17. The electrophotographic photoconductor according to claim 16, wherein the high molecular charge transport material comprises a unit represented by the following formula (A) and a unit represented by the following formula (B), in which the compositional ratio (k) of the unit represented by the formula (A) and the compositional ratio (j) of the unit represented by the formula (B) satisfy 0<k/(k+j)≦1;
in the formula (A):
R16 is a hydrogen atom, a substituted or unsubstituted alkyl group having 1 to 6 carbon atoms or a substituted or unsubstituted aryl group;
Ar11, Ar12 and Ar13 are a substituted or unsubstituted arylene group; and
R14 and R15 are a substituted or unsubstituted aryl group;
in the formula (B):
X is a substituted or unsubstituted divalent aliphatic hydrocarbon group having 2 to 20 carbon atoms; a substituted or unsubstituted divalent cycloaliphatic hydrocarbon group; a substituted or unsubstituted divalent aromatic hydrocarbon group having 6 to 20 carbon atoms; a divalent group combined with the forgoing groups; or at least any one represented by the formulae (a) to (c);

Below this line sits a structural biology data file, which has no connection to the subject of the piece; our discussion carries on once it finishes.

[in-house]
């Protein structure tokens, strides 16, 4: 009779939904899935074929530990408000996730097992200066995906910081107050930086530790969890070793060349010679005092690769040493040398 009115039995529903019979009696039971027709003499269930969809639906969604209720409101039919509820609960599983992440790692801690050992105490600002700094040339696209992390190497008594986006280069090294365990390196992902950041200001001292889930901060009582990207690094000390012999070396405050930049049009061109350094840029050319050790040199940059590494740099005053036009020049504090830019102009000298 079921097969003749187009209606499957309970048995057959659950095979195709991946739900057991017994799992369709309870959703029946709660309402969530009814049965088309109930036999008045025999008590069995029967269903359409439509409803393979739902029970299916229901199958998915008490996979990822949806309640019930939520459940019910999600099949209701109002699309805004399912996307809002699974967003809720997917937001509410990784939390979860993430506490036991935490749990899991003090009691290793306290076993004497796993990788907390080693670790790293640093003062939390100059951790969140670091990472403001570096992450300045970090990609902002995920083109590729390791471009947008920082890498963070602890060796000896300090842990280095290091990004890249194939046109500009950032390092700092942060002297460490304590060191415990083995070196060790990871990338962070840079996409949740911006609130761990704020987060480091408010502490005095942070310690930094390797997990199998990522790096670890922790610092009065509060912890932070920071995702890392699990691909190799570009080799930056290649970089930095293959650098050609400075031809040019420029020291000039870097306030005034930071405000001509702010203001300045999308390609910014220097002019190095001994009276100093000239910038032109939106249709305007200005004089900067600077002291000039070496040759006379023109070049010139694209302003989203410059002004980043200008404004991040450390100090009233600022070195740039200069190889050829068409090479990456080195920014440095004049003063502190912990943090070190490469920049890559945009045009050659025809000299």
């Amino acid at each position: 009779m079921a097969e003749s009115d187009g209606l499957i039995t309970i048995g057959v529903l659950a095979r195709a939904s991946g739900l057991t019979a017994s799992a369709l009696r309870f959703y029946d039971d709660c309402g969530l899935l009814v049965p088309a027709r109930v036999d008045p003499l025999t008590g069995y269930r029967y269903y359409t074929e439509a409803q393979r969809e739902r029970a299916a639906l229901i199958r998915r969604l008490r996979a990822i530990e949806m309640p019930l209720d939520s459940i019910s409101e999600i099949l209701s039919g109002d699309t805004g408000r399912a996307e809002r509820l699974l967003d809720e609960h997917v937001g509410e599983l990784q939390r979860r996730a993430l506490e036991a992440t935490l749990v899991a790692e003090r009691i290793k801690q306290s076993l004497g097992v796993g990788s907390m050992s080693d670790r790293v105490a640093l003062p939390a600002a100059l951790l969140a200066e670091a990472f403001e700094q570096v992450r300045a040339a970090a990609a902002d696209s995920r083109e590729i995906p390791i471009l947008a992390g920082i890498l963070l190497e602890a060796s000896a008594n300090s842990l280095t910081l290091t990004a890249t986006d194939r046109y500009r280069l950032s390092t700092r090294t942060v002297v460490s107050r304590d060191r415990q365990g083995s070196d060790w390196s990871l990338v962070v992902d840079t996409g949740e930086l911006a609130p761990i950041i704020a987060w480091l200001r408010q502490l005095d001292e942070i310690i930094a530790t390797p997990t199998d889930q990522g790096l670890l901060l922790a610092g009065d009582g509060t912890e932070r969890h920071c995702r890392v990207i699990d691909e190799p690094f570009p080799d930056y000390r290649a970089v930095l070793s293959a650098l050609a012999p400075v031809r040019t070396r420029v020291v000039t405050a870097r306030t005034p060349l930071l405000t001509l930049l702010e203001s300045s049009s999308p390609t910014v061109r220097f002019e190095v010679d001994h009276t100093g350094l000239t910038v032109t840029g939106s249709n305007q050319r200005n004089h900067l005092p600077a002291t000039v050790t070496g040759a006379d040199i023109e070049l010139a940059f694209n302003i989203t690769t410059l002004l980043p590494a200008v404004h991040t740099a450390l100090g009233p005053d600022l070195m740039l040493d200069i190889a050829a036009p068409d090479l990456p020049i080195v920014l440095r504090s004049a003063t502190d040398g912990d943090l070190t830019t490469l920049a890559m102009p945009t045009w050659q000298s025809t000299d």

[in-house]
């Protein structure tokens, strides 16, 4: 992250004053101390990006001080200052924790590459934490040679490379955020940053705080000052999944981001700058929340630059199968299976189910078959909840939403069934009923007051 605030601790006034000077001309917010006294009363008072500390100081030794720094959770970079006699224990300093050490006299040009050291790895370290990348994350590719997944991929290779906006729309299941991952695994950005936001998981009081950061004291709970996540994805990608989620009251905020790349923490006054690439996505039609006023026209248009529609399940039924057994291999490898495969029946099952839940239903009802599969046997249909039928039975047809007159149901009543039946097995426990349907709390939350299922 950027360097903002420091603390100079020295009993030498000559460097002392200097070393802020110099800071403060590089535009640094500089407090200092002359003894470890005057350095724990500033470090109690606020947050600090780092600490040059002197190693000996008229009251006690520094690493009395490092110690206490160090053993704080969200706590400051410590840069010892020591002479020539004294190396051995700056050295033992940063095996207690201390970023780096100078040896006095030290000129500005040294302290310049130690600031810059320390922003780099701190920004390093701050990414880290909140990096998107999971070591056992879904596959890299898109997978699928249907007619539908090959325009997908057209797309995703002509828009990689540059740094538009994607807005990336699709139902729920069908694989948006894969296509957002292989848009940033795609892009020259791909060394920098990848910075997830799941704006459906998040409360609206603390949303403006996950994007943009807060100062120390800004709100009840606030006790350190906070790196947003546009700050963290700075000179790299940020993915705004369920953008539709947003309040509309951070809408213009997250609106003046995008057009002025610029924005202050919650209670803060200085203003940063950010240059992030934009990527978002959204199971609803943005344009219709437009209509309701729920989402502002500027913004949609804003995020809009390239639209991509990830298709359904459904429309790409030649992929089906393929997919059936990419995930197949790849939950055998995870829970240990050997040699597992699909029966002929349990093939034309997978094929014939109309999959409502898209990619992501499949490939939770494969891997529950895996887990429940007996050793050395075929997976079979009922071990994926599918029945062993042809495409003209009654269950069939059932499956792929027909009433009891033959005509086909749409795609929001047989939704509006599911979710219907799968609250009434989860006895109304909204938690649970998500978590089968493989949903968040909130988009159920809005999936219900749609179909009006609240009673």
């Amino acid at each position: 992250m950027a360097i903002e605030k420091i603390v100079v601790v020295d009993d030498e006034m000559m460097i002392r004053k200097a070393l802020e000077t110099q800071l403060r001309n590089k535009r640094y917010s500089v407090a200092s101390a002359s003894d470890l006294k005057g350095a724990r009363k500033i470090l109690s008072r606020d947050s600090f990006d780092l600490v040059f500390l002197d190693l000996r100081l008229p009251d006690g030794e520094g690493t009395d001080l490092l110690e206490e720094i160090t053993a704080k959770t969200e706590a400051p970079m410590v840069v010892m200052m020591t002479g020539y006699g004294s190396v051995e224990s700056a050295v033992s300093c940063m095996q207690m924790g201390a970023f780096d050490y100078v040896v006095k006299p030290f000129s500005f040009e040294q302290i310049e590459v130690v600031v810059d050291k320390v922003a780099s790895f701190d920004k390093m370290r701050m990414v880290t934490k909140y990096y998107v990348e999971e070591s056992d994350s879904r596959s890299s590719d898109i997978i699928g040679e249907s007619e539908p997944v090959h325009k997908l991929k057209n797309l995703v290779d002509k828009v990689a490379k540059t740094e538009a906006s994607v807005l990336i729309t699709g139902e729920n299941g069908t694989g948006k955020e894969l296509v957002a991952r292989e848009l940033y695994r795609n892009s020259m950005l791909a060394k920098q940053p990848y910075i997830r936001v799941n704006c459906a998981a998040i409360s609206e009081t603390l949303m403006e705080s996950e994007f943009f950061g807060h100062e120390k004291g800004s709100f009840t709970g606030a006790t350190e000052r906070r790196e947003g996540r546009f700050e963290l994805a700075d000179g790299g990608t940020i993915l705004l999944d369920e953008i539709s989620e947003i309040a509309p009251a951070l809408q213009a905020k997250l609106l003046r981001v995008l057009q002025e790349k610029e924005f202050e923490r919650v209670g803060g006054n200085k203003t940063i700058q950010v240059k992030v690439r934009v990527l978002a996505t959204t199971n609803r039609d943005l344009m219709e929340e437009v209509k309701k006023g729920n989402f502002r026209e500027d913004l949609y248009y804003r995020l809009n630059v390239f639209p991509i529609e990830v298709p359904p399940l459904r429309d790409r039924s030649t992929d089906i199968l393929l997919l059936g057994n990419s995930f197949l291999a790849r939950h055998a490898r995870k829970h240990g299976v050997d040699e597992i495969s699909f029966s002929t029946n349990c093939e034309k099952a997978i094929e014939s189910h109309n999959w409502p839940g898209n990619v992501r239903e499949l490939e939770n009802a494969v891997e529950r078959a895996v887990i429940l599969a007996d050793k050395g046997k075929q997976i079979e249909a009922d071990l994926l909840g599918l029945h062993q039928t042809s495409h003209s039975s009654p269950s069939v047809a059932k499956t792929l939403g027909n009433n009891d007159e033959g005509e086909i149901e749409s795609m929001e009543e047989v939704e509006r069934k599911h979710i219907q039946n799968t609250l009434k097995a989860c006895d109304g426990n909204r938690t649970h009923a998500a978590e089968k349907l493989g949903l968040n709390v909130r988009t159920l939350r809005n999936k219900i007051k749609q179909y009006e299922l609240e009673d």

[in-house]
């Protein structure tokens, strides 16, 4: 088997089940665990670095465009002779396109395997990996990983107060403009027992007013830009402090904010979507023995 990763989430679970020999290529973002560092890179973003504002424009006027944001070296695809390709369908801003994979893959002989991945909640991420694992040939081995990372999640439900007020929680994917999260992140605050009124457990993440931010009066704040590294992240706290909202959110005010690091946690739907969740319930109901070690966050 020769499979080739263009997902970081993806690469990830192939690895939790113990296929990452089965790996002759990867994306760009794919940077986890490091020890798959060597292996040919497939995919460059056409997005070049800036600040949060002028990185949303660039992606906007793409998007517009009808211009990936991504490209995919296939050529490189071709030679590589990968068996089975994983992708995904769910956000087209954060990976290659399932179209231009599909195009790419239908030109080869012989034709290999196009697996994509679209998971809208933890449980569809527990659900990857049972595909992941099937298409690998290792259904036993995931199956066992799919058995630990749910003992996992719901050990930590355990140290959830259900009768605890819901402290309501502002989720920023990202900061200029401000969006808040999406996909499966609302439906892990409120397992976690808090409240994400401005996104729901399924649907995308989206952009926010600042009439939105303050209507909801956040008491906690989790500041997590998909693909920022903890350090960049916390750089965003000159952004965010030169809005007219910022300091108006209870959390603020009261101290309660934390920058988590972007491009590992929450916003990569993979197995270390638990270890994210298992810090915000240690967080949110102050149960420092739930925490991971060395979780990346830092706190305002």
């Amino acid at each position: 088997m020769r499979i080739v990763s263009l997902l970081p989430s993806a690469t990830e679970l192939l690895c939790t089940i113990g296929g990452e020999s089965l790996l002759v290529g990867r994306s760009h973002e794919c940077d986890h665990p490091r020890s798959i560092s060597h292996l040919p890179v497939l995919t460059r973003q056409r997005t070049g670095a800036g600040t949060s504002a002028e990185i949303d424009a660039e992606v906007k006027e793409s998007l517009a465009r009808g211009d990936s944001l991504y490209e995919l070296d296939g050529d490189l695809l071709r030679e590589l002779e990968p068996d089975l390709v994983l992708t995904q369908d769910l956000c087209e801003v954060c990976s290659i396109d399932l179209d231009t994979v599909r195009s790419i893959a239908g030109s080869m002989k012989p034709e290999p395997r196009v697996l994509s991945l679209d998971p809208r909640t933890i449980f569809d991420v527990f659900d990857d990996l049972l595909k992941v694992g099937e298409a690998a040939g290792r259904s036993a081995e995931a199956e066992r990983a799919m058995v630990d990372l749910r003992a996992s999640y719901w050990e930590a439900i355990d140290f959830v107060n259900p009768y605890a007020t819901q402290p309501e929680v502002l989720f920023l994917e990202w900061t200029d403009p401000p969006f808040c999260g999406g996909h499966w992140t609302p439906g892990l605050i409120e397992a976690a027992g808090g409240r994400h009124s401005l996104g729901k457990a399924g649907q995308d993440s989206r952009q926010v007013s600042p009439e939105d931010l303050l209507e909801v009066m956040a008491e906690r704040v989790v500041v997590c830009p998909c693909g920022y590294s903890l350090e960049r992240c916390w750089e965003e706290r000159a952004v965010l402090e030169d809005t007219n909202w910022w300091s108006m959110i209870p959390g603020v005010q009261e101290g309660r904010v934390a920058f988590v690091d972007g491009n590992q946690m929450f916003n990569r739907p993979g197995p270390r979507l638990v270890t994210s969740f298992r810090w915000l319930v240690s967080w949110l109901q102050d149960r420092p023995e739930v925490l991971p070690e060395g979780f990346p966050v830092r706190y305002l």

in the formulae (a) to (c):
R101, R102, R103 and R104 are a halogen atom, a substituted or unsubstituted alkyl group having 1 to 6 carbon atoms or a substituted or unsubstituted aryl group, provided that R101,
R102, R103 and R104 may be identical or different when they are each present in plurality;
o and p are independently an integer or 0 to 4;
q and r are independently an integer of 0 to 3; and
Y is a single bond, a straight-chained alkylene group having 2 to 12 carbon atoms, a branched substituted or unsubstituted alkylene group having 3 to 12 carbon atoms, at least one alkylene group having 1 to 10 carbon atoms, a divalent group containing at least one oxygen atom and sulfur atom, —O—, —S—, —SO—, —SO2—, —CO—, —COO— or a divalent group represented by at least any one of the following formulae (d) to (m);
in the formulae (d) to (m):